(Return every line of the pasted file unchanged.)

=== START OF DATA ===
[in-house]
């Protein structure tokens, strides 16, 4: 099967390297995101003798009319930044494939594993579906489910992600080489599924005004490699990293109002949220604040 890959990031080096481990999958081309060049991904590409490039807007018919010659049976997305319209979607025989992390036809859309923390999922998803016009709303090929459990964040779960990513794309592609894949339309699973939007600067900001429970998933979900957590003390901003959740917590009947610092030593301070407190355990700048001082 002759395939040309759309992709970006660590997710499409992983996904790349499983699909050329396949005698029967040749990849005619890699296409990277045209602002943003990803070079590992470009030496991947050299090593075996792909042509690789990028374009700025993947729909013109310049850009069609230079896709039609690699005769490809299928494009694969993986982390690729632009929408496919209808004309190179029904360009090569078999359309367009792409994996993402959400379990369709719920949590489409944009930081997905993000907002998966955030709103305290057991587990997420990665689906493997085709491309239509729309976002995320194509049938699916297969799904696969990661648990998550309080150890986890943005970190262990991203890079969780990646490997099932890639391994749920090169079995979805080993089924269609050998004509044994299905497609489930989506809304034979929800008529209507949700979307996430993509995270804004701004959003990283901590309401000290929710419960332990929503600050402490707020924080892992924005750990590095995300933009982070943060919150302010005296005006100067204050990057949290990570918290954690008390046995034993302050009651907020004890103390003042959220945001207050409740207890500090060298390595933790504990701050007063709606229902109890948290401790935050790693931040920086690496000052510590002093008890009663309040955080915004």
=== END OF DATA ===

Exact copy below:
[in-house]
């Protein structure tokens, strides 16, 4: 099967390297995101003798009319930044494939594993579906489910992600080489599924005004490699990293109002949220604040 890959990031080096481990999958081309060049991904590409490039807007018919010659049976997305319209979607025989992390036809859309923390999922998803016009709303090929459990964040779960990513794309592609894949339309699973939007600067900001429970998933979900957590003390901003959740917590009947610092030593301070407190355990700048001082 002759395939040309759309992709970006660590997710499409992983996904790349499983699909050329396949005698029967040749990849005619890699296409990277045209602002943003990803070079590992470009030496991947050299090593075996792909042509690789990028374009700025993947729909013109310049850009069609230079896709039609690699005769490809299928494009694969993986982390690729632009929408496919209808004309190179029904360009090569078999359309367009792409994996993402959400379990369709719920949590489409944009930081997905993000907002998966955030709103305290057991587990997420990665689906493997085709491309239509729309976002995320194509049938699916297969799904696969990661648990998550309080150890986890943005970190262990991203890079969780990646490997099932890639391994749920090169079995979805080993089924269609050998004509044994299905497609489930989506809304034979929800008529209507949700979307996430993509995270804004701004959003990283901590309401000290929710419960332990929503600050402490707020924080892992924005750990590095995300933009982070943060919150302010005296005006100067204050990057949290990570918290954690008390046995034993302050009651907020004890103390003042959220945001207050409740207890500090060298390595933790504990701050007063709606229902109890948290401790935050790693931040920086690496000052510590002093008890009663309040955080915004």